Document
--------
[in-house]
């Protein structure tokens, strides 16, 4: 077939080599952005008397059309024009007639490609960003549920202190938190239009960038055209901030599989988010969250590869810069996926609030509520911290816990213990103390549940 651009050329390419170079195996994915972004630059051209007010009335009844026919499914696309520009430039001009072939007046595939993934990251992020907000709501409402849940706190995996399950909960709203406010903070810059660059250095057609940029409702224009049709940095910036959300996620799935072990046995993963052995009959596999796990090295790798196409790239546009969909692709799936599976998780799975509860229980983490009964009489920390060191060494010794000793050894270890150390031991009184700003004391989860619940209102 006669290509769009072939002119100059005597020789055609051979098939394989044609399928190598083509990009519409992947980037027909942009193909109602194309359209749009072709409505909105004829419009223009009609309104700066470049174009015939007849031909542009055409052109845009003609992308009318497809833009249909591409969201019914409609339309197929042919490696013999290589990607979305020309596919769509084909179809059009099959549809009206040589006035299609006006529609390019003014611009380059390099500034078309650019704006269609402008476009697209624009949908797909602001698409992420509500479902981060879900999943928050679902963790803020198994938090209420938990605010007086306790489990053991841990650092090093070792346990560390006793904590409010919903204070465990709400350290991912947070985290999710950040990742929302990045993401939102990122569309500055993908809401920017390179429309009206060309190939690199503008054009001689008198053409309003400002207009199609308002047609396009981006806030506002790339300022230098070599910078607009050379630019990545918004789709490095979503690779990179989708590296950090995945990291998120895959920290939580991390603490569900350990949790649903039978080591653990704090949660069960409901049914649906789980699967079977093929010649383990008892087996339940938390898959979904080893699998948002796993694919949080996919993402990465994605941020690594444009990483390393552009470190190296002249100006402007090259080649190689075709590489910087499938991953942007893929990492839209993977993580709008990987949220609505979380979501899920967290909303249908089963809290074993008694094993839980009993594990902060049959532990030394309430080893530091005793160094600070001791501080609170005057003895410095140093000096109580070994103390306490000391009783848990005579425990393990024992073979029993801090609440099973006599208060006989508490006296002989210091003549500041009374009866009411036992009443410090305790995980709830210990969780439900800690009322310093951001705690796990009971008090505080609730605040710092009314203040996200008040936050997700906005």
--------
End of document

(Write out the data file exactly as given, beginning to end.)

[in-house]
């Protein structure tokens, strides 16, 4: 077939080599952005008397059309024009007639490609960003549920202190938190239009960038055209901030599989988010969250590869810069996926609030509520911290816990213990103390549940 651009050329390419170079195996994915972004630059051209007010009335009844026919499914696309520009430039001009072939007046595939993934990251992020907000709501409402849940706190995996399950909960709203406010903070810059660059250095057609940029409702224009049709940095910036959300996620799935072990046995993963052995009959596999796990090295790798196409790239546009969909692709799936599976998780799975509860229980983490009964009489920390060191060494010794000793050894270890150390031991009184700003004391989860619940209102 006669290509769009072939002119100059005597020789055609051979098939394989044609399928190598083509990009519409992947980037027909942009193909109602194309359209749009072709409505909105004829419009223009009609309104700066470049174009015939007849031909542009055409052109845009003609992308009318497809833009249909591409969201019914409609339309197929042919490696013999290589990607979305020309596919769509084909179809059009099959549809009206040589006035299609006006529609390019003014611009380059390099500034078309650019704006269609402008476009697209624009949908797909602001698409992420509500479902981060879900999943928050679902963790803020198994938090209420938990605010007086306790489990053991841990650092090093070792346990560390006793904590409010919903204070465990709400350290991912947070985290999710950040990742929302990045993401939102990122569309500055993908809401920017390179429309009206060309190939690199503008054009001689008198053409309003400002207009199609308002047609396009981006806030506002790339300022230098070599910078607009050379630019990545918004789709490095979503690779990179989708590296950090995945990291998120895959920290939580991390603490569900350990949790649903039978080591653990704090949660069960409901049914649906789980699967079977093929010649383990008892087996339940938390898959979904080893699998948002796993694919949080996919993402990465994605941020690594444009990483390393552009470190190296002249100006402007090259080649190689075709590489910087499938991953942007893929990492839209993977993580709008990987949220609505979380979501899920967290909303249908089963809290074993008694094993839980009993594990902060049959532990030394309430080893530091005793160094600070001791501080609170005057003895410095140093000096109580070994103390306490000391009783848990005579425990393990024992073979029993801090609440099973006599208060006989508490006296002989210091003549500041009374009866009411036992009443410090305790995980709830210990969780439900800690009322310093951001705690796990009971008090505080609730605040710092009314203040996200008040936050997700906005």